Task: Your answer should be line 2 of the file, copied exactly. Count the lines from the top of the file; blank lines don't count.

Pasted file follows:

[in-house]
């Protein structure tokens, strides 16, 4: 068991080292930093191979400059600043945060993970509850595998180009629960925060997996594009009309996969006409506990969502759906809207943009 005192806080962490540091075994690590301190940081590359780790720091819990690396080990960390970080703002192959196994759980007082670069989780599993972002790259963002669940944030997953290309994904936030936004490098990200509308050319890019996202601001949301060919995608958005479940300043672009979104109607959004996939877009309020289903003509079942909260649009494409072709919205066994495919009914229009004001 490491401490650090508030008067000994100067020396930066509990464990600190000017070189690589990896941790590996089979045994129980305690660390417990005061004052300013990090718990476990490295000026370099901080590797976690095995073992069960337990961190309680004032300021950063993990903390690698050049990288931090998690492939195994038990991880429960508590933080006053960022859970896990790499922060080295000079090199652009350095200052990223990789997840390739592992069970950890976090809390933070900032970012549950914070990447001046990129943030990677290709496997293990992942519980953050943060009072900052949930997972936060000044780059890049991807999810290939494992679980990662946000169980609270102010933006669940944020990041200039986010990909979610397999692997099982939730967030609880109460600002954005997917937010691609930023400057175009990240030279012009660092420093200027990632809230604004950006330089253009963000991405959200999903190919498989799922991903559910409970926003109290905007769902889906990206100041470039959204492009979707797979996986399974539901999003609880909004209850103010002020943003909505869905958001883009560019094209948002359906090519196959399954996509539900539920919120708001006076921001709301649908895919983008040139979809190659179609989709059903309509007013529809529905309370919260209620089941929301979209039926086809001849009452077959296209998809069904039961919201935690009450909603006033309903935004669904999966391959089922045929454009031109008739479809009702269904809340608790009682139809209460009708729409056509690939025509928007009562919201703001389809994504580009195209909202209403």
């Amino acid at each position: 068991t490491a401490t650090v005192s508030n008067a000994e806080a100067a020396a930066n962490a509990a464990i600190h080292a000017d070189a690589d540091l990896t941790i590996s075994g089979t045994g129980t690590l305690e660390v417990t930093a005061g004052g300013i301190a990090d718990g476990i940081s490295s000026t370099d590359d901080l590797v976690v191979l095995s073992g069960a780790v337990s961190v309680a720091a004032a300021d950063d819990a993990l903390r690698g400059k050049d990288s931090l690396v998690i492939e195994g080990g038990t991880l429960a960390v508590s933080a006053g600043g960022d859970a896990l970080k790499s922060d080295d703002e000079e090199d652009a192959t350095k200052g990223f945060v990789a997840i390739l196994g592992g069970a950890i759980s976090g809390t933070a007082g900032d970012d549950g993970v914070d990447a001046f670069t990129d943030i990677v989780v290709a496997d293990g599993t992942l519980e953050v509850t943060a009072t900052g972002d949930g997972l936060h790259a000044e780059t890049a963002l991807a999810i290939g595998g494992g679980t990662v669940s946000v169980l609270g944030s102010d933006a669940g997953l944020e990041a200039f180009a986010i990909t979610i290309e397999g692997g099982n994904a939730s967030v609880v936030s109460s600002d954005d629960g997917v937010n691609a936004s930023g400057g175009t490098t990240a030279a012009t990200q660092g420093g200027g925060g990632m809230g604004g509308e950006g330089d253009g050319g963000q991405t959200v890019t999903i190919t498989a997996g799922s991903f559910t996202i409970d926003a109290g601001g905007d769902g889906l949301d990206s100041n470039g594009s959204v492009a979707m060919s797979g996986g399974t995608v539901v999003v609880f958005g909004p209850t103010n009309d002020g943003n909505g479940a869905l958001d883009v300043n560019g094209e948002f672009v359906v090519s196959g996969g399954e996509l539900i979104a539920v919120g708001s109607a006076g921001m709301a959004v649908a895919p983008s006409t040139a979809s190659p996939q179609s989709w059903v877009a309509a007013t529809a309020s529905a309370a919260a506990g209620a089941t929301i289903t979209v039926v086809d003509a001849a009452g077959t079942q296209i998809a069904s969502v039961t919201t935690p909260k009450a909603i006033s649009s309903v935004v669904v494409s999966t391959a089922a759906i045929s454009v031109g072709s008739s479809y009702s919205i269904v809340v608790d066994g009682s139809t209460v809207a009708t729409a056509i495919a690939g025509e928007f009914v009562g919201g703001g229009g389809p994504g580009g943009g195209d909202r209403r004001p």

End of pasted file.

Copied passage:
């Protein structure tokens, strides 16, 4: 068991080292930093191979400059600043945060993970509850595998180009629960925060997996594009009309996969006409506990969502759906809207943009 005192806080962490540091075994690590301190940081590359780790720091819990690396080990960390970080703002192959196994759980007082670069989780599993972002790259963002669940944030997953290309994904936030936004490098990200509308050319890019996202601001949301060919995608958005479940300043672009979104109607959004996939877009309020289903003509079942909260649009494409072709919205066994495919009914229009004001 490491401490650090508030008067000994100067020396930066509990464990600190000017070189690589990896941790590996089979045994129980305690660390417990005061004052300013990090718990476990490295000026370099901080590797976690095995073992069960337990961190309680004032300021950063993990903390690698050049990288931090998690492939195994038990991880429960508590933080006053960022859970896990790499922060080295000079090199652009350095200052990223990789997840390739592992069970950890976090809390933070900032970012549950914070990447001046990129943030990677290709496997293990992942519980953050943060009072900052949930997972936060000044780059890049991807999810290939494992679980990662946000169980609270102010933006669940944020990041200039986010990909979610397999692997099982939730967030609880109460600002954005997917937010691609930023400057175009990240030279012009660092420093200027990632809230604004950006330089253009963000991405959200999903190919498989799922991903559910409970926003109290905007769902889906990206100041470039959204492009979707797979996986399974539901999003609880909004209850103010002020943003909505869905958001883009560019094209948002359906090519196959399954996509539900539920919120708001006076921001709301649908895919983008040139979809190659179609989709059903309509007013529809529905309370919260209620089941929301979209039926086809001849009452077959296209998809069904039961919201935690009450909603006033309903935004669904999966391959089922045929454009031109008739479809009702269904809340608790009682139809209460009708729409056509690939025509928007009562919201703001389809994504580009195209909202209403």